d) Know your obligations. You must comply with and respect our policies when using social media. For example, you should be careful not to breach confidentiality and data protection policies when representing Scottish Snooker at National and International events.
e) Show respect to all. You should be respectful of Scottish Snooker, Scottish Snooker affiliates and your fellow members.
5. Using social media for Scottish Snooker communication
a) If members use social media with due care, it can be of real benefit to Scottish Snooker.
b) For example, a Linkedin profile highlights the talents and expertise of our members.
c) Twitter and Facebook can help generate enthusiasm for, and awareness of, our mission to promote and develop snooker and snooker talent in Scotland.
Social media enables people to express opinions and share information as part of a national and globally distributed conversation. Each tool and medium has proper and inappropriate uses, and we wish to avoid the latter.
d) If you are keen to do so, we encourage you to share Scottish Snooker Facebook posts, retweet and to positively post items about Scottish Snooker. This helps to build the profile of our association and its members.
However, whilst we encourage all of our members to join in conversations, it is important to understand what is recommended, expected and required when you discuss Scottish Snooker related topics.
e) We expect you to exercise personal responsibility whenever you participate in social media. This includes not breaching the trust of those with whom you are engaging. You should be sure that you are presenting accurate information and ensuring audiences are not misled.
f) The Scottish Snooker Facebook page will be used as an update source for all who are interested in snooker in Scotland and the progress of Scottish players.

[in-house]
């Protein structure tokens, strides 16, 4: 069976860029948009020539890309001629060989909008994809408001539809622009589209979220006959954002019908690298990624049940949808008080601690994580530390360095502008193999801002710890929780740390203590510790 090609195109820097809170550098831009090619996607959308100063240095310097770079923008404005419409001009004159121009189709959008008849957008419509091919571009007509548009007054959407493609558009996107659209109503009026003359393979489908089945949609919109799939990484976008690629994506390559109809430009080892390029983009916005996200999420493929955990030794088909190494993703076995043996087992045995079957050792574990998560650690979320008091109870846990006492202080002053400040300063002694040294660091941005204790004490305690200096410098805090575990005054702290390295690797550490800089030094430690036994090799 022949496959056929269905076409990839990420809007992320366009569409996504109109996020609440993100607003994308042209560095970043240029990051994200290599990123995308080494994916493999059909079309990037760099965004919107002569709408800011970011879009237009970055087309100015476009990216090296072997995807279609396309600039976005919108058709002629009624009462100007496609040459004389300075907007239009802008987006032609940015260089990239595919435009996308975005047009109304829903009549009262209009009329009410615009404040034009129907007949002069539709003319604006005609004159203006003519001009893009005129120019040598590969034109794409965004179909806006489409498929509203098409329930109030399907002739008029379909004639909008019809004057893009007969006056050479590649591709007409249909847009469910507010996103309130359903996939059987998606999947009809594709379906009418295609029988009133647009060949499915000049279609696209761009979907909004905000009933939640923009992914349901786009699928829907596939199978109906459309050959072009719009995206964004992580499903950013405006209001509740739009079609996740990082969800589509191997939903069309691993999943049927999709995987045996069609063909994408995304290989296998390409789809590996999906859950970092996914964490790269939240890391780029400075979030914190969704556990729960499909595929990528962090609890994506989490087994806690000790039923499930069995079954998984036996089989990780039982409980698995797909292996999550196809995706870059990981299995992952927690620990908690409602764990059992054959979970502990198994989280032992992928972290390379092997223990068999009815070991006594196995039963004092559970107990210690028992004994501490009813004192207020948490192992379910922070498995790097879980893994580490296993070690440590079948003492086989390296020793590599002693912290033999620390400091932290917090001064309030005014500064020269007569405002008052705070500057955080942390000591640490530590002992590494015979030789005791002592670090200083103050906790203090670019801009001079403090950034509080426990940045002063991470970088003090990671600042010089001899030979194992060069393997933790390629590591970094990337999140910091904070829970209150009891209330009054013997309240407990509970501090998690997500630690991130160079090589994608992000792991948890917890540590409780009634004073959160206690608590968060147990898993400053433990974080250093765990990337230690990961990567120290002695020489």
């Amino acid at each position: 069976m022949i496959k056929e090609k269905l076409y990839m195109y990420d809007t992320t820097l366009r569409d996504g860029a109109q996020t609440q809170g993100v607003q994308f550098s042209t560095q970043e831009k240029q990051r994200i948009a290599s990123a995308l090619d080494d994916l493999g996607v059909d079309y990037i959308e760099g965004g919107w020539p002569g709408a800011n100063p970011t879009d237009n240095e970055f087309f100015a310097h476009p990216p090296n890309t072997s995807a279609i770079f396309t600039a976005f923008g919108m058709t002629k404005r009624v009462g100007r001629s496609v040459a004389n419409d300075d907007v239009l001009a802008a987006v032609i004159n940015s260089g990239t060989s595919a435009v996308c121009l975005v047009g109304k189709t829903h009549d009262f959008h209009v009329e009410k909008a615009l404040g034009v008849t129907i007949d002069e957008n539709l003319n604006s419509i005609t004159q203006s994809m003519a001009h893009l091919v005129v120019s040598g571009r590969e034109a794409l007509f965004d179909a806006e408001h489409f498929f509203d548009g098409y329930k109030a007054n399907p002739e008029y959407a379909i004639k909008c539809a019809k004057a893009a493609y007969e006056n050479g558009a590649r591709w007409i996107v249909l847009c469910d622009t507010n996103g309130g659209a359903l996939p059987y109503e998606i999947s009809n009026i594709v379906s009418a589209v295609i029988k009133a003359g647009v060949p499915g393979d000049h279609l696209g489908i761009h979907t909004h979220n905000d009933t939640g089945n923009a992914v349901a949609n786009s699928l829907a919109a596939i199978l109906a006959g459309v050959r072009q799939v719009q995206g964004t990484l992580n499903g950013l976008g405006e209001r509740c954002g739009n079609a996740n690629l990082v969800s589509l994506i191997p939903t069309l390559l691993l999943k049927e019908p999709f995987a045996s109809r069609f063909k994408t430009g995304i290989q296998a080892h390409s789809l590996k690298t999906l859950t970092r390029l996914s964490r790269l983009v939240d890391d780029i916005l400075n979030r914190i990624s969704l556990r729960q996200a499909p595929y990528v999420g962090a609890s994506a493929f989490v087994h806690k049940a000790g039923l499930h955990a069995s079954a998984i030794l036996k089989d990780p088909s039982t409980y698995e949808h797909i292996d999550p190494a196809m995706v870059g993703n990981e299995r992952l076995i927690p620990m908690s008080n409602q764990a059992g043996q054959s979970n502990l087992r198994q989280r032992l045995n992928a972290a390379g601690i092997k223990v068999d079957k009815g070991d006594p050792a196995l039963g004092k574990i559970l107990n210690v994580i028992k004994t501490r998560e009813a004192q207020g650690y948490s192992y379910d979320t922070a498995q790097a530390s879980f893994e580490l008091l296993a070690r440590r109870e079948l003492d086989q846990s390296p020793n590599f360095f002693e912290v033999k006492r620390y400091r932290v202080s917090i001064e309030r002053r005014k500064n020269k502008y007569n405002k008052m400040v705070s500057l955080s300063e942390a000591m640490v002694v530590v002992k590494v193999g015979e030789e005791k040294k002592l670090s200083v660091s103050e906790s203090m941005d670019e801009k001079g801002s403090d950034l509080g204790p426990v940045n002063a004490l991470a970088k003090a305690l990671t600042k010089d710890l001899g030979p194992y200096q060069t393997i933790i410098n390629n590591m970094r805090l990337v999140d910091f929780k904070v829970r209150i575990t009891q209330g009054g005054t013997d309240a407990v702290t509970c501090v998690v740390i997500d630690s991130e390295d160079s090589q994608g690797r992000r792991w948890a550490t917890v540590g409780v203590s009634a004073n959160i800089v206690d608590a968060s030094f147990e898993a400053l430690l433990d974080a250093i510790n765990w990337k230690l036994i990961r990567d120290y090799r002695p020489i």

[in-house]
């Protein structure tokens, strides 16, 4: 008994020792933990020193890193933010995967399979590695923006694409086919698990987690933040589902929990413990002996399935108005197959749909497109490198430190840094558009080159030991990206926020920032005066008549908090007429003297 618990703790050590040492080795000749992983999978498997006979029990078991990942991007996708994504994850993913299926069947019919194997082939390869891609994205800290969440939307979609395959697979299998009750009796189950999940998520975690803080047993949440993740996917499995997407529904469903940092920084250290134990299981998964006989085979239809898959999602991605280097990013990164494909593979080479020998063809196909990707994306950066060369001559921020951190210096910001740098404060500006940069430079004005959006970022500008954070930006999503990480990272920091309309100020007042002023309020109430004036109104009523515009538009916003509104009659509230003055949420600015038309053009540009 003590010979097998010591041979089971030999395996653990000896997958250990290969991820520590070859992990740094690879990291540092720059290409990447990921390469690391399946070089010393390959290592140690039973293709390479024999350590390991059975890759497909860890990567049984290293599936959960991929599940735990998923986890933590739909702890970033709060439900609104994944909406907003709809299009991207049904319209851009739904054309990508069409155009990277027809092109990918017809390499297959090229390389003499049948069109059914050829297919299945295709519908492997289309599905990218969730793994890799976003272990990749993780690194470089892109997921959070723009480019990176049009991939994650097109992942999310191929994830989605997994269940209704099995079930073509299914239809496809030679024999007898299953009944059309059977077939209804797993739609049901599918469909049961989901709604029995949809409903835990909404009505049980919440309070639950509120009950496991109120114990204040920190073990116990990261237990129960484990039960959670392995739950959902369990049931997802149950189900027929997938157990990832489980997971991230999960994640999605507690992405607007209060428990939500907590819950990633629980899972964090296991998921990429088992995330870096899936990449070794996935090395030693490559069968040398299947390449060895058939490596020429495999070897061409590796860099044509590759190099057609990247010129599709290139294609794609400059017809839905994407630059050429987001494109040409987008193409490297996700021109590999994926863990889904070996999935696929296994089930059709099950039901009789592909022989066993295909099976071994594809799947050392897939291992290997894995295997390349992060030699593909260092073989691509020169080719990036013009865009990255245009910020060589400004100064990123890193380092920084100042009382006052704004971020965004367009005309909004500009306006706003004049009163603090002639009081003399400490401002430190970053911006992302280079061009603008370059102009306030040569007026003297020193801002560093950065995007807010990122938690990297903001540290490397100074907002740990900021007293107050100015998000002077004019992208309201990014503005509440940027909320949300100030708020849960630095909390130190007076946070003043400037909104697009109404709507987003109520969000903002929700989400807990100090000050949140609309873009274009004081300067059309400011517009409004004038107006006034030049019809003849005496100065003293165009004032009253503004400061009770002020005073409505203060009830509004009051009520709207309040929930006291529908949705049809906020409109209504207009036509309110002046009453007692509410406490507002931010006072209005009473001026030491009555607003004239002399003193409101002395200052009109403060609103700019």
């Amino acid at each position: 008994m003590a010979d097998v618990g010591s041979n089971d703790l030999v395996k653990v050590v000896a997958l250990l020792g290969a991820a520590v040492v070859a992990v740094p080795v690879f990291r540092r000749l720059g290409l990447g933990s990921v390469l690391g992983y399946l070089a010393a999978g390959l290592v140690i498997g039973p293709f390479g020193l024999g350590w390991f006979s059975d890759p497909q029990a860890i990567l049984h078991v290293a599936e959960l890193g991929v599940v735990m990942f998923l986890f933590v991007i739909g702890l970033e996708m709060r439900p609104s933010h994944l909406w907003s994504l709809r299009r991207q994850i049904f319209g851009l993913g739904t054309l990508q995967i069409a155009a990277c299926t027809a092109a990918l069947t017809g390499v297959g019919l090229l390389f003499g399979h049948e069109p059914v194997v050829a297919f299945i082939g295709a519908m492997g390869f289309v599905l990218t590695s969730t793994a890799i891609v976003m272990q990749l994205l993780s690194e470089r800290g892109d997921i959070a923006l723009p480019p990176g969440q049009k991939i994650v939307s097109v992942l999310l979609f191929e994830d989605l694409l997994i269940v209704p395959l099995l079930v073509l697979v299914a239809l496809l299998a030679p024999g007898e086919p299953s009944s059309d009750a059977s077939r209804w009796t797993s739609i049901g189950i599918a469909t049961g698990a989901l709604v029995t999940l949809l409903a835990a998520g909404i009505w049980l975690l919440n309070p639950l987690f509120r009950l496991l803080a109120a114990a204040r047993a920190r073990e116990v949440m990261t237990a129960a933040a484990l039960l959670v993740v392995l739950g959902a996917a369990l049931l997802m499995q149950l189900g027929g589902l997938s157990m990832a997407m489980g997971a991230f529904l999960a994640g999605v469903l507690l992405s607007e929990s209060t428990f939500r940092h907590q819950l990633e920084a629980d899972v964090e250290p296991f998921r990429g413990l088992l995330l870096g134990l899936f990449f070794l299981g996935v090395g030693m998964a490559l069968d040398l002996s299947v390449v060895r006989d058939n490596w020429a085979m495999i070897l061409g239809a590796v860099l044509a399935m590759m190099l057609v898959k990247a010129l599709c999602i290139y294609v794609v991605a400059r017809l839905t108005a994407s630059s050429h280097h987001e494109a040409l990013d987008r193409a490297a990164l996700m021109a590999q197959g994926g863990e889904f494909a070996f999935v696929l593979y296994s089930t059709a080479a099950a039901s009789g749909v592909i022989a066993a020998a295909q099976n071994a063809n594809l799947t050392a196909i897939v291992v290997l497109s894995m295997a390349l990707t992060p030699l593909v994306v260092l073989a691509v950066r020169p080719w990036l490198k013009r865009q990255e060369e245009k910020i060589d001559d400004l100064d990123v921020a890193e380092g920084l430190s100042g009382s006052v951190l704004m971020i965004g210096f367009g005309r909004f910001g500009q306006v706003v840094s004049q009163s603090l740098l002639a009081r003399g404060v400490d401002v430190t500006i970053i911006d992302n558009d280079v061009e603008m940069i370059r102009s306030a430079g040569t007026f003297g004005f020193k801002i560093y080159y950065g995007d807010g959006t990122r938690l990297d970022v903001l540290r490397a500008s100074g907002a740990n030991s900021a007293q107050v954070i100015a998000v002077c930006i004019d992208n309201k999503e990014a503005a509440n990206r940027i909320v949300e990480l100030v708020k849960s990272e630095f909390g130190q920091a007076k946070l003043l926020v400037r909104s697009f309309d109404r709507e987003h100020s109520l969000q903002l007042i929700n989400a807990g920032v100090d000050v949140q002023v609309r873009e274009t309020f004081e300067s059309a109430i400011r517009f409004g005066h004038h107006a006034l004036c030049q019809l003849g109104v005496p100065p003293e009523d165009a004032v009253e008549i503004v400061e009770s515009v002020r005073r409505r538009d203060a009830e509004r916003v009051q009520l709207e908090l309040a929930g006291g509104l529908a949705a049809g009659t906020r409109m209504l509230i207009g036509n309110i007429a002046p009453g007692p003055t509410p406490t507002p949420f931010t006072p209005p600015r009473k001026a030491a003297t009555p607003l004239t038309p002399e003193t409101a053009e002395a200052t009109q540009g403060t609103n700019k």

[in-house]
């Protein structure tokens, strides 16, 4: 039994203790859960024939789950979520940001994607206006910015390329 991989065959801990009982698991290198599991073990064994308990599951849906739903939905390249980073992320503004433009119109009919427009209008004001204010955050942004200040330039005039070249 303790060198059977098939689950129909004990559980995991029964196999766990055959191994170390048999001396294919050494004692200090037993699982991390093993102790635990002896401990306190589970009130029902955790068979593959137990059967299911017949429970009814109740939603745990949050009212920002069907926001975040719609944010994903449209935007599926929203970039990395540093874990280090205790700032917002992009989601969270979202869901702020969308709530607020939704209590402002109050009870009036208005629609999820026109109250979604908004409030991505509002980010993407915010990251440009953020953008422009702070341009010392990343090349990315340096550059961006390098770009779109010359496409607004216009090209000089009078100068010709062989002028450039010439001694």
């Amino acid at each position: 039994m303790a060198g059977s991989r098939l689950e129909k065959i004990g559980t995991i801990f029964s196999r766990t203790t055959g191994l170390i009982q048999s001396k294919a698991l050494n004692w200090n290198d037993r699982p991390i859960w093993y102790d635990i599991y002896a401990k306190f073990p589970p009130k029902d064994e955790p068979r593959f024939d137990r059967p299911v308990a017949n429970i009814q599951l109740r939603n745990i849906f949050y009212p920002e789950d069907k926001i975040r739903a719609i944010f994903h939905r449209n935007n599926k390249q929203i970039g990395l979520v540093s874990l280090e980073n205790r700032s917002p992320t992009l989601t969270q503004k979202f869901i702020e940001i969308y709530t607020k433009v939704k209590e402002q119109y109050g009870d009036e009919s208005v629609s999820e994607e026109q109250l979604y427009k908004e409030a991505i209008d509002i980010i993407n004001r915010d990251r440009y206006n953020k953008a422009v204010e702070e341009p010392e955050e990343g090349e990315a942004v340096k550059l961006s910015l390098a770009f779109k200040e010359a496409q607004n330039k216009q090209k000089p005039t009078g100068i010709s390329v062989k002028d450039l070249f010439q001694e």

Our Facebook page is intended to promote Scottish Snooker events and players and give anyone the opportunity to enjoy and support the content with appropriate comments.
It is not meant to be a forum or platform for debate, petty comments and criticism or discussing Scottish Snooker business.
We trust contributors will respect the ethos of the page and refrain from submitting inappropriate comments. Those comments will be deleted with no offence intended towards the contributor.
6. Guidance to members
a) You should not set up any social media platforms or feeds as a Scottish Snooker account or a Scottish Snooker functional account, unless otherwise agreed by Scottish Snooker.
b) You should abide by our Code of Conduct, and Data Protection policies. If you have any uncertainty about publishing something online, this document may help. If you still don’t know if something you want to publish is appropriate, it is best to hold back and seek the advice of a Scottish Snooker Officer.
c) You should declare yourself. Some posters / bloggers work anonymously, using pseudonyms. Scottish Snooker believes in transparency and honesty, and we encourage you to use your real name, be clear who you are, and identify your membership of the NGB. If you have a vested interest in something you are talking about, ensure you have made this clear.
d) You should write using your own voice; don’t be afraid to show your personality and talk from your own perspective. If the nature of the content is contentious, seek the advice of a Scottish Snooker Officer before you contribute.